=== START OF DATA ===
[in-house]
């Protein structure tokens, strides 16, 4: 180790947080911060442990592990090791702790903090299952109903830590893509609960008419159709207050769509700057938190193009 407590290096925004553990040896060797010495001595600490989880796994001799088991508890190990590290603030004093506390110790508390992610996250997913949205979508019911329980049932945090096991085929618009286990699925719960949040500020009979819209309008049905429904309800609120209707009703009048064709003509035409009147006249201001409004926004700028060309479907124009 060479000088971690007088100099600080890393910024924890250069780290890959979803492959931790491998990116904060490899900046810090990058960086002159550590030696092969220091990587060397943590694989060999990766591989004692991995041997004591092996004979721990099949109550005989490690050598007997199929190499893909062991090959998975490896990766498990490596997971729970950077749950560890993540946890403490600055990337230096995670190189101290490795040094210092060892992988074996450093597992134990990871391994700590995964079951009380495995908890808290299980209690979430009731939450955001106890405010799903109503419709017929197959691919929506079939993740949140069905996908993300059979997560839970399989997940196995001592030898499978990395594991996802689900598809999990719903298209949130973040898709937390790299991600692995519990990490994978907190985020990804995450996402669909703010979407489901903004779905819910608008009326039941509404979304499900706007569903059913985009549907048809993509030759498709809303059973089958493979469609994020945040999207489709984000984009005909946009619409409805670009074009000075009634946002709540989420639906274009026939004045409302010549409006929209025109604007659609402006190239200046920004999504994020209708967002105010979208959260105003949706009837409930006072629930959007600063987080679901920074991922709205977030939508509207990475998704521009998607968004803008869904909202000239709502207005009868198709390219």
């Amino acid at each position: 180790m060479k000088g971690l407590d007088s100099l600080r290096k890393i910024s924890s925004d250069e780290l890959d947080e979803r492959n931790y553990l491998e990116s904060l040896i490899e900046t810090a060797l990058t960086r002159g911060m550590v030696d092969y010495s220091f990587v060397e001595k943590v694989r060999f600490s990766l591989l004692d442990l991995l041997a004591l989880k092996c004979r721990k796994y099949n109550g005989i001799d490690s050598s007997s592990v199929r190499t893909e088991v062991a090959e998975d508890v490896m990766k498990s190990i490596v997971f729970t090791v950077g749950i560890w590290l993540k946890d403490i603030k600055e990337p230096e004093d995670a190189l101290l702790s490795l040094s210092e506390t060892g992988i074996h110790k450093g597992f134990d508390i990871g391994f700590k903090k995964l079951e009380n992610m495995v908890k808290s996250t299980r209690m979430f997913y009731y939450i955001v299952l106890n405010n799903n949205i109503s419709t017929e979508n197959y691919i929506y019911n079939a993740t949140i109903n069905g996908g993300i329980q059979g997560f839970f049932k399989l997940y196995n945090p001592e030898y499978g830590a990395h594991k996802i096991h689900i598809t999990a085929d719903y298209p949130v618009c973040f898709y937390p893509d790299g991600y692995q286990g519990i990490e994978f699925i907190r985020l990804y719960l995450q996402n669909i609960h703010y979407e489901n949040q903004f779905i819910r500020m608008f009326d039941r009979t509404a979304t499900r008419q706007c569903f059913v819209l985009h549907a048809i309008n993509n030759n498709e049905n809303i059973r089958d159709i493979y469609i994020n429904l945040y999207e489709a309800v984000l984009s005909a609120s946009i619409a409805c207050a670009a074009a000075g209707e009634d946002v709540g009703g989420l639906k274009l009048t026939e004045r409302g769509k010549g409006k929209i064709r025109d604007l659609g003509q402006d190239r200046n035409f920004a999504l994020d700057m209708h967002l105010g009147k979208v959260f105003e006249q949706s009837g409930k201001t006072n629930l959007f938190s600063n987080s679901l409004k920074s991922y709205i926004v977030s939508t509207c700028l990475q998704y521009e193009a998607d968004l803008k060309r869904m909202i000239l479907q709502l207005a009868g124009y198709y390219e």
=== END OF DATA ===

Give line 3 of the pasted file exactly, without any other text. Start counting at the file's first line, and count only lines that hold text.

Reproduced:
């Amino acid at each position: 180790m060479k000088g971690l407590d007088s100099l600080r290096k890393i910024s924890s925004d250069e780290l890959d947080e979803r492959n931790y553990l491998e990116s904060l040896i490899e900046t810090a060797l990058t960086r002159g911060m550590v030696d092969y010495s220091f990587v060397e001595k943590v694989r060999f600490s990766l591989l004692d442990l991995l041997a004591l989880k092996c004979r721990k796994y099949n109550g005989i001799d490690s050598s007997s592990v199929r190499t893909e088991v062991a090959e998975d508890v490896m990766k498990s190990i490596v997971f729970t090791v950077g749950i560890w590290l993540k946890d403490i603030k600055e990337p230096e004093d995670a190189l101290l702790s490795l040094s210092e506390t060892g992988i074996h110790k450093g597992f134990d508390i990871g391994f700590k903090k995964l079951e009380n992610m495995v908890k808290s996250t299980r209690m979430f997913y009731y939450i955001v299952l106890n405010n799903n949205i109503s419709t017929e979508n197959y691919i929506y019911n079939a993740t949140i109903n069905g996908g993300i329980q059979g997560f839970f049932k399989l997940y196995n945090p001592e030898y499978g830590a990395h594991k996802i096991h689900i598809t999990a085929d719903y298209p949130v618009c973040f898709y937390p893509d790299g991600y692995q286990g519990i990490e994978f699925i907190r985020l990804y719960l995450q996402n669909i609960h703010y979407e489901n949040q903004f779905i819910r500020m608008f009326d039941r009979t509404a979304t499900r008419q706007c569903f059913v819209l985009h549907a048809i309008n993509n030759n498709e049905n809303i059973r089958d159709i493979y469609i994020n429904l945040y999207e489709a309800v984000l984009s005909a609120s946009i619409a409805c207050a670009a074009a000075g209707e009634d946002v709540g009703g989420l639906k274009l009048t026939e004045r409302g769509k010549g409006k929209i064709r025109d604007l659609g003509q402006d190239r200046n035409f920004a999504l994020d700057m209708h967002l105010g009147k979208v959260f105003e006249q949706s009837g409930k201001t006072n629930l959007f938190s600063n987080s679901l409004k920074s991922y709205i926004v977030s939508t509207c700028l990475q998704y521009e193009a998607d968004l803008k060309r869904m909202i000239l479907q709502l207005a009868g124009y198709y390219e």